Hector: Given the “missing market” that GP is seeking to develop and the “end-to-end” business approach adopted by GP in order to address the market constraints across LMICs, GP is quite distinct from other actors who are active within the various market segments across which GP operates (e.g. modelling, structuring, risk transfer etc). As such GP seeks to be more complementary rather than competitive and, accordingly, has been well received by both the market, clients/potential clients and development agencies and has established strong strategic relationships with risk transfer industry players that are ready to commit risk capital on the basis of GP’s own underwriting and pricing.

How does the use of technology provide opportunities in the fact of natural disasters?

Hector: The GP strategy begins by addressing the data and modeling gap with a unique, global Risk Hazard Platform that leverages publicly available global climate and seismic models and allows for innovative analysis in any country in the world. GP models weather risk using the same methods to: 1) create a historic data set back to the 1960s, 2) develop real-time data, and 3) forecast important weather variables for up to nine months. As one example of innovation, by forecasting extreme events prior to their onset (i.e. drought, floods, tropical cyclones) GP plans to offer forecast products that pay before the event. GP is able to offer parametric trigger products, based on customized indexes developed from GP’s Risk Hazard Platform, which pay out based on pre-agreed terms in the event of a disaster. The data generated by the Risk Hazard Platform underpins all of GP’s activities and enables GP to develop a better-informed view of the underlying risk to assets.

How are BlueOrchard and the InsuResilience Investment Fund helping your growth?

Hector: The Insuresilience Investment Fund (IIF) has provided invaluable financial support to GP as a cornerstone investor together with the UK Government’s Department for International Development (DFID). Both DFID and IIF have invested further capital into GP in late 2019 as GP positions itself to raise a Series A investment round in late 2020/early 2021. GP has also had the benefit of support from IIF appointees to its board of directors since its establishment and is very pleased to now be working with Alex Vleming in this capacity. IIF is also actively helping GP to explore potential opportunities for collaboration with other investees within its investment portfolio and GP values, and very much looks forward to deepening, such links.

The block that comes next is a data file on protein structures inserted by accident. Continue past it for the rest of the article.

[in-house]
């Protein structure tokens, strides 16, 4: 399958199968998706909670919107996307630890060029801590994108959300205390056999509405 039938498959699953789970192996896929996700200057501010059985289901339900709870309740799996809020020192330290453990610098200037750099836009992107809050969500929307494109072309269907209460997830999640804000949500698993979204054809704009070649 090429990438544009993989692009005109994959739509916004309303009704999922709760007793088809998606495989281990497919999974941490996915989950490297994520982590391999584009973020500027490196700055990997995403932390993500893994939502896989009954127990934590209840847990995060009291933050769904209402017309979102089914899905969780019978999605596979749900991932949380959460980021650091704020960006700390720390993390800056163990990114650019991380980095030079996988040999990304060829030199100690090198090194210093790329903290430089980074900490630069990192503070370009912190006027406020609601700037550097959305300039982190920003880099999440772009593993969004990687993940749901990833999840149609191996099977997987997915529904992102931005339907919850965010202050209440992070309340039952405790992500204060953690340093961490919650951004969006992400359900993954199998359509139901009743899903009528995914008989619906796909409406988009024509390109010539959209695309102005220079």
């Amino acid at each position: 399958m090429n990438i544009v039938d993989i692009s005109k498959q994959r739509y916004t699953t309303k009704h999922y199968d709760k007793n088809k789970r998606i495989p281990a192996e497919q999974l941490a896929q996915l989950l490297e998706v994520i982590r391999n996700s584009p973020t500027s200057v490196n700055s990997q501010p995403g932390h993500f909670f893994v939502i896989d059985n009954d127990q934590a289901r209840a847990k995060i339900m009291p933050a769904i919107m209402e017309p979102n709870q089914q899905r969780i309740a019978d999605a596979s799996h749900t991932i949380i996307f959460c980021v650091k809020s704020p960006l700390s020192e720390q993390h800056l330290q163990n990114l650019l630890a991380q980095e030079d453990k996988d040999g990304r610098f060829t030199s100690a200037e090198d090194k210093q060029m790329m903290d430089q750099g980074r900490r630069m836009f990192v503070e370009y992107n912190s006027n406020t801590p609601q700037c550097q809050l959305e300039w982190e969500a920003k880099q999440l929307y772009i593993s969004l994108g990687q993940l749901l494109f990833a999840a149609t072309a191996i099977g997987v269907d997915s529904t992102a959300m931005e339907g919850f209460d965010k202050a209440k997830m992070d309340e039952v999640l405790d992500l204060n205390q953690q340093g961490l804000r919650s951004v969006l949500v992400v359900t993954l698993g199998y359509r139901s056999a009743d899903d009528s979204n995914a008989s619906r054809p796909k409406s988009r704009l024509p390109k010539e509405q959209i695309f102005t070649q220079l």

What are your next milestones in terms of growth? And what is your vision for the company for the next years in terms of size and impact?

Hector: GP remains in the phase of investing in its team and operations to grow its business and demonstrate its model with profitability still several years further on the horizon. Specifically GP is building out its sales force, suring up its technology platform and investing in conducting a broad Series A fundraising campaign to be concluded by the end of 2020/early 2021. GP is set to grow its risk transfer activities significantly during the course of the next few years with revenue growth principally coming from the following three key areas: (i) Asset Management Fees: these are fees paid directly by the NDF to GP as a percent of AUM; (ii) Structuring & Placement Fees: fees for product structuring and fees paid by 3rd party capital providers for limits originated by GP but not placed with NDF because they exceed the capacity or because they do not fit the mandate; and (iii) Data & Advisory Fees: fees paid by clients for tailored information and advisory services that leverage GP’s risk hazard platform. Also looking forward, GP recognizes that its risk hazard platform and the product development with GP algorithms can be used for any set of geographies and exposures in the world and, as such, it is anticipated that GP’s generation of “benchmark” indexes will distinguish GP globally and will allow it to expand its activities well beyond the confines of the risk transfer sector. The GP team seeks to measure impact generated from its products and services for the benefit of vulnerable communities. GP management believes that its approach will change behavior in how investments flow into LMICs aimed at building resilience and environmental adaptation. GP’s demonstration of this alternative approach is expected to lead to further market developments in LMICs that will enhance economic development, lower rates of poverty and reduce conflict. This market development and transformation is the principal objective of GP – as an ambitious objective, GP anticipates leveraging all its business partners to scale rapidly and achieve market reform.

Thank you, Hector, for answering our questions.